If you didn't come of age in the 1980s as I did, you may not be familiar with the song "Cool Change," a Little River Band single from the summer of 1981. In the opening lyric, the singer declares that the thing he misses most in his life is "the time that I spend alone."
I was young, and my opinions unformed, when I first heard the song. Like many young girls, I daydreamed love stories, and here was a man singing in praise of time spent alone. I interpreted the song as a rejection of girls and romance and, accordingly, hated it. I believed all songs should be about love. Now, of course, I see that the song is about love, though not the romantic love that fueled my early adolescent fantasies, and not the narcissistic self-love that reduces other people to mere functionaries. It's about love for a private identity, an essential self that one can only discover in solitude.
Who are we when we're alone? What do we love, dream, and think about when no one is looking? When we're not playing the roles of husband or wife, father or mother, son or daughter, or one of an endless array of occupations? Relationships are to be treasured, certainly, as are the roles and responsibilities that reflect our values, interests, and talents. But I suspect that only in solitude do we learn what we truly love and value. The questions that fill the quiet tell us what we're interested in. The daydreams that keep the questions company tell us what we really want from life -- the kinds of people we want to be, the sort of work we want to do. When, in solitude, we come to understand ourselves, we have more to give others when we go out in to the world.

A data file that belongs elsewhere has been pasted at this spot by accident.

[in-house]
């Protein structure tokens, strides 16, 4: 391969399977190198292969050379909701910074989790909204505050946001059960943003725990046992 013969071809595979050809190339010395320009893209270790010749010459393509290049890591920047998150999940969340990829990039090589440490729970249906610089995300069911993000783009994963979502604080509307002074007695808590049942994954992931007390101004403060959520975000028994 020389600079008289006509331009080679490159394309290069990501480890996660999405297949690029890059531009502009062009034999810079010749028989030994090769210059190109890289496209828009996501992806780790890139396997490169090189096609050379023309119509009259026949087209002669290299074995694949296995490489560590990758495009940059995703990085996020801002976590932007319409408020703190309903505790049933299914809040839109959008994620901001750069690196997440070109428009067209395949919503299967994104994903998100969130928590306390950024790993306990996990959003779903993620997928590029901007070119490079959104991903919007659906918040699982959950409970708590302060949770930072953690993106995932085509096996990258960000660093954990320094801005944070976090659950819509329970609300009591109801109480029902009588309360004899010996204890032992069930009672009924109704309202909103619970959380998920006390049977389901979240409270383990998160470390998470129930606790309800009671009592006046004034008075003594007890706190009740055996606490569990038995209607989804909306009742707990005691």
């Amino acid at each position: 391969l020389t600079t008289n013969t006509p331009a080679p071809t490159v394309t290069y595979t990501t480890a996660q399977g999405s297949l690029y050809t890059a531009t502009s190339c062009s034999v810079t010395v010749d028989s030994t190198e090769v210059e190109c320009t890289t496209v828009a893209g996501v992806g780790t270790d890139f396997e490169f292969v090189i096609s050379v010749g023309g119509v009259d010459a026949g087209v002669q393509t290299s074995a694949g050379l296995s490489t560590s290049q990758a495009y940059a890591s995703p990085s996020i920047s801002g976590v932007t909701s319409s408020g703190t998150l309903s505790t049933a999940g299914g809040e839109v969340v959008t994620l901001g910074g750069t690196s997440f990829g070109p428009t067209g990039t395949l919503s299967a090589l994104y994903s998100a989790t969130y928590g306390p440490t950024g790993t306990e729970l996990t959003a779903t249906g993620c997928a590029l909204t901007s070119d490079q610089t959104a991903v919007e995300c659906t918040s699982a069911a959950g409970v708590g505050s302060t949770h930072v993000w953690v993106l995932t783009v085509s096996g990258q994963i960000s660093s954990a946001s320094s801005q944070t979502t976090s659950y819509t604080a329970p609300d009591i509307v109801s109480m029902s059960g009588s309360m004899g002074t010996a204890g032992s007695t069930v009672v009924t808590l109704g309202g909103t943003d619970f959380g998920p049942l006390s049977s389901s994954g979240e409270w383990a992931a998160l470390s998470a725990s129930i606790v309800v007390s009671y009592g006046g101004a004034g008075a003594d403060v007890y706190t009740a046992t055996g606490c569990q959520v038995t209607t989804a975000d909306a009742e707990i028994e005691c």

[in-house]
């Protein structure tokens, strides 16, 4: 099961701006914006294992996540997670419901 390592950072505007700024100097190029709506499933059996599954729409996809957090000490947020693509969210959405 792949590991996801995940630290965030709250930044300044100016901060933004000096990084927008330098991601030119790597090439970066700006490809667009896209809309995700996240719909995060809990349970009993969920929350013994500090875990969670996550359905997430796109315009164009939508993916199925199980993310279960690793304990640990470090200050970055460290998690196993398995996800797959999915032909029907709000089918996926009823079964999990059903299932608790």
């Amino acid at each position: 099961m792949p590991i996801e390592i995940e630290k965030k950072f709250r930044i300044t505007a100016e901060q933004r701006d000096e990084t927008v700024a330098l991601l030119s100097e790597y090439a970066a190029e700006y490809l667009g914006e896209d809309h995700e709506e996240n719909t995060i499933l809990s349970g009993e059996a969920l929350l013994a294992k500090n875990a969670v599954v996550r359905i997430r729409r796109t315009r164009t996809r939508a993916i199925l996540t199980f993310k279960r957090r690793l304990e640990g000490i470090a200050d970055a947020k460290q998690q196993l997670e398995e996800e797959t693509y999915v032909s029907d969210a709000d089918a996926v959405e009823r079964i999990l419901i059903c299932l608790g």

Solitude is one of life's underrated pleasures. Few songs other than "Cool Change" bother to praise it. Few movies or TV shows depict it as anything other than loneliness. (Books depict it a little more accurately, but then, books are read in solitude.) Many young people grow up completely unaware of its healthful effects, looking on it as something to be dreaded and fled. An acquaintance of mine shunned solitude to the extent that five minutes alone was unbearable; on getting home from work, she immediately phoned her best friend and dove into conversation to ward off quiet. Yet without solitude, how can we fashion any semblance of autonomy? How can we stop ourselves from becoming the sort of people who "power down" like robots whenever no one's around to entertain or be entertained by us?
In solitude I first "played classroom," and came to understand I wanted to be a teacher. In solitude I made the acquaintance of Jane Eyre, Elizabeth Bennet, Anne Shirley, Scout Finch, and Jo March, and I learned that I relish stories. In solitude I first experimented in making up my own stories, and discovered I wanted to write fiction. And I bless those in my life -- family, friends -- who taught me that "alone time" should be sought, not shunned, and thus helped me become who I am.
Furthermore, solitude is not, as I once thought, antithetical to romance. I had the good luck to fall in love with and marry a fellow introvert who understands well the pleasures of time alone. While we love to talk, play, and watch movies together, some of our nicest hours are spent sitting side by side on our couch, each of us with a book, perfectly comfortable in the quiet. Sharing space.